Thanks for the info.  I do have to set up multiple wifi APs, that is why I have several wifi routers, kept thinking the next one would work better.  What I was trying to do is that as you move to different parts of the house I have dead zones and I also have different username passwords as you go to the other WIFI router.

I only have one DSL modem with wifi coming into the house (use to have that as a bridge, since , which I have network hard wired to the furthest point in my house, where I have a wifi router set up, I am sure I have set up as an AP.

I was thinking mesh would be the solution, since it would allow the equipment to work on the same username password, no matter where you go.

Thanks again.

Kudos0

Re: Norton Core Antenna Range?

I have multiple routers set up. My ISP provides a router that I use for DHCP. I turned the Wifi off on that router. My other two routers I turn off DHCP, leave the wifi on, and set up the same wifi password on each. That way, as I move around the house, my devices pick up the strongest signal. 

Things happen. Export/Backup your Norton Password Manager data.
Kudos0

Re: Norton Core Antenna Range?

Thanks for the info.  I need to set up wifi in four locations.  Again, I have all these wifi routers and if I can do that, it will solve the problem.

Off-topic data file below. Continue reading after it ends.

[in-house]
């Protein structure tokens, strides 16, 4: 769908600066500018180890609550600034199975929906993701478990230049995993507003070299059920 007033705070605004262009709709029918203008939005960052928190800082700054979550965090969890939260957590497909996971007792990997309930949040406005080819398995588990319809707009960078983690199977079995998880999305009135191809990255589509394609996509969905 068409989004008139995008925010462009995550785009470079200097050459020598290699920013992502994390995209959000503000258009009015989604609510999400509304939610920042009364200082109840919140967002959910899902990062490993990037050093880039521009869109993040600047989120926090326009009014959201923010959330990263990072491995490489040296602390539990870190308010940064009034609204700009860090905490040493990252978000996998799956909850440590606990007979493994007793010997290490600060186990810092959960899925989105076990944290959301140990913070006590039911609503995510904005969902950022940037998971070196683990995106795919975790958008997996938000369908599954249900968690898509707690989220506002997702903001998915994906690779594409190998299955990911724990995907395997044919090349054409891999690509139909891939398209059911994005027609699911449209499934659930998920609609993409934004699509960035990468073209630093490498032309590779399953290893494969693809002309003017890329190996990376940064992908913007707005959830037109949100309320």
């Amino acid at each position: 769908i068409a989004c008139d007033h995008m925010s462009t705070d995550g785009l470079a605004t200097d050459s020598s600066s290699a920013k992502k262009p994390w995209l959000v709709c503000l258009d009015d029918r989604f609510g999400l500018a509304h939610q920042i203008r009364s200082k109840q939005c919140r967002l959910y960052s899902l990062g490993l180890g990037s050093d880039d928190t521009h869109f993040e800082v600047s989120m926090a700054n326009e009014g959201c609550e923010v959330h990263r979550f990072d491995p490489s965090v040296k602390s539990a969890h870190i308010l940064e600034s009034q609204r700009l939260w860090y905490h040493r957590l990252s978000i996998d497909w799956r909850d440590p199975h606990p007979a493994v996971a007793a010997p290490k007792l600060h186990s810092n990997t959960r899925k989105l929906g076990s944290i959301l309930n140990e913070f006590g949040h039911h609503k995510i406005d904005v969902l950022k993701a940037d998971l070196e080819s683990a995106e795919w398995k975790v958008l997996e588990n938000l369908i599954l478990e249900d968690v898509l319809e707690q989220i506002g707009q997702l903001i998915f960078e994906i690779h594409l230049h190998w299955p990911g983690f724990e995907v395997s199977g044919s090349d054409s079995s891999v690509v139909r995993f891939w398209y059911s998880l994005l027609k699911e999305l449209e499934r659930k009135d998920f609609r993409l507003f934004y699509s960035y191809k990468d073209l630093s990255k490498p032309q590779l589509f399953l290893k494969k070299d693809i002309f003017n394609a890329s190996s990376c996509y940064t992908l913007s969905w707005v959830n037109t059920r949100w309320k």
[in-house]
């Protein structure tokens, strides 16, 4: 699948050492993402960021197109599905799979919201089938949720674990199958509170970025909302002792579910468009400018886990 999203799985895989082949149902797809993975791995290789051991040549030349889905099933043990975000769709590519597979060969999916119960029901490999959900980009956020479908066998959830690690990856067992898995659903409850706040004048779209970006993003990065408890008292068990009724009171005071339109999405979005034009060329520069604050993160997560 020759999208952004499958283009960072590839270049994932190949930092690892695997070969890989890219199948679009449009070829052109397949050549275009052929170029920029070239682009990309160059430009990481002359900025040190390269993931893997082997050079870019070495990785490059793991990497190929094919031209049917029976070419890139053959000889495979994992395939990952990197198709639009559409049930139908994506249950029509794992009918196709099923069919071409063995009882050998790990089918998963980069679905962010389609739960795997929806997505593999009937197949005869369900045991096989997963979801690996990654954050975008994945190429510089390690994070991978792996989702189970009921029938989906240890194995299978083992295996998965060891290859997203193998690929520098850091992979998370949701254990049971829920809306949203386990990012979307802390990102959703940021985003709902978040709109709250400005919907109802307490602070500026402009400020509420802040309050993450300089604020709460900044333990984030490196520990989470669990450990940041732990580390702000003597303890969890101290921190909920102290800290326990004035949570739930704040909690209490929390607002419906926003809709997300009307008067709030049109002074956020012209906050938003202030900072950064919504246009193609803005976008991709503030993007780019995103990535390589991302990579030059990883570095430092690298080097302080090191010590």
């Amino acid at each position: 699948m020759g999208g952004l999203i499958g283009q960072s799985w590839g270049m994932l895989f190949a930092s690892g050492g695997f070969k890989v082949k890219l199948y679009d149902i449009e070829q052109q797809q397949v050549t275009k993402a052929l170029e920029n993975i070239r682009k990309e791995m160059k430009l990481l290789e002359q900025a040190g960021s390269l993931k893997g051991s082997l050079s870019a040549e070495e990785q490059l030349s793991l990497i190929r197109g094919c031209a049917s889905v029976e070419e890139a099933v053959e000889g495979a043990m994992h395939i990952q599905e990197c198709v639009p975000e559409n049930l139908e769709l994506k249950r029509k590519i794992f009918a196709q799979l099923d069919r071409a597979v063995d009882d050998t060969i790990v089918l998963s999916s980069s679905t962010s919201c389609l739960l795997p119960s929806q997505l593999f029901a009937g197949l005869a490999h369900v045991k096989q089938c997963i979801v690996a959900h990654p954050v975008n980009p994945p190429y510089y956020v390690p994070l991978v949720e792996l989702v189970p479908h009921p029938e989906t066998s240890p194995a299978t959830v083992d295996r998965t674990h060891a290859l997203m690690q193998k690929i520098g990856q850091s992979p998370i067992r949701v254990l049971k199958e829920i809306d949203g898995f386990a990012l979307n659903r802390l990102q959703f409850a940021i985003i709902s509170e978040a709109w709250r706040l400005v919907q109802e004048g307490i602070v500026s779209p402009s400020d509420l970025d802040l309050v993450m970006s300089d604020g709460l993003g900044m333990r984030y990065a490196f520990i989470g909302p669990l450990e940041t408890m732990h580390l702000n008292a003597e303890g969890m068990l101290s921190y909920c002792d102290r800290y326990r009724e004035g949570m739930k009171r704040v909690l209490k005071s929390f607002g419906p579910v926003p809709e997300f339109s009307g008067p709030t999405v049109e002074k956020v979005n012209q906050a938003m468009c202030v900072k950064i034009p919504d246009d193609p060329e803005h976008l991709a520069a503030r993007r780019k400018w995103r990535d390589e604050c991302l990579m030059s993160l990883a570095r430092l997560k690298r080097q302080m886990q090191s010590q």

I will have to do this when no one is home, so that I don't hear "I cannot get on line.  What is wrong with the internet, etc."  Because, I know it will be a challenge getting logged into each to be able to set up the wifi username and password to be same on them all and to makesure I get them all working in sync, without leaving it on as a DHCP.  I once tried to get a second phone line in, to set up a totally different network and they would not allow me to have more than one modem going to the house.

Thanks again.

Kudos0

Re: Norton Core Antenna Range?

One other point. Many routers have the same IP address to access the settings. This will obviously not work on a single network. So I set the router IP address to different values for each. ie router 1  192.168.0.1, router 2 192.168.0.10, router 3    192.168.0.20

To do this, if possible, connect a laptop directly to the router via Ethernet and make the changes.

Things happen. Export/Backup your Norton Password Manager data.
Kudos0

Re: Norton Core Antenna Range?

You need to make sure that you have 1 DHCP and one subnet. If you have multiple routers in full router mode you are going to have trouble roaming. If you laptop's Wi-Fi is good it should be able to roam semi-seamlessly. You could set all your router's to the same SSID and password and your device should connect to the one with the best signal and roam. But you have to have one router doing the DHCP/NAT and the others just passing data.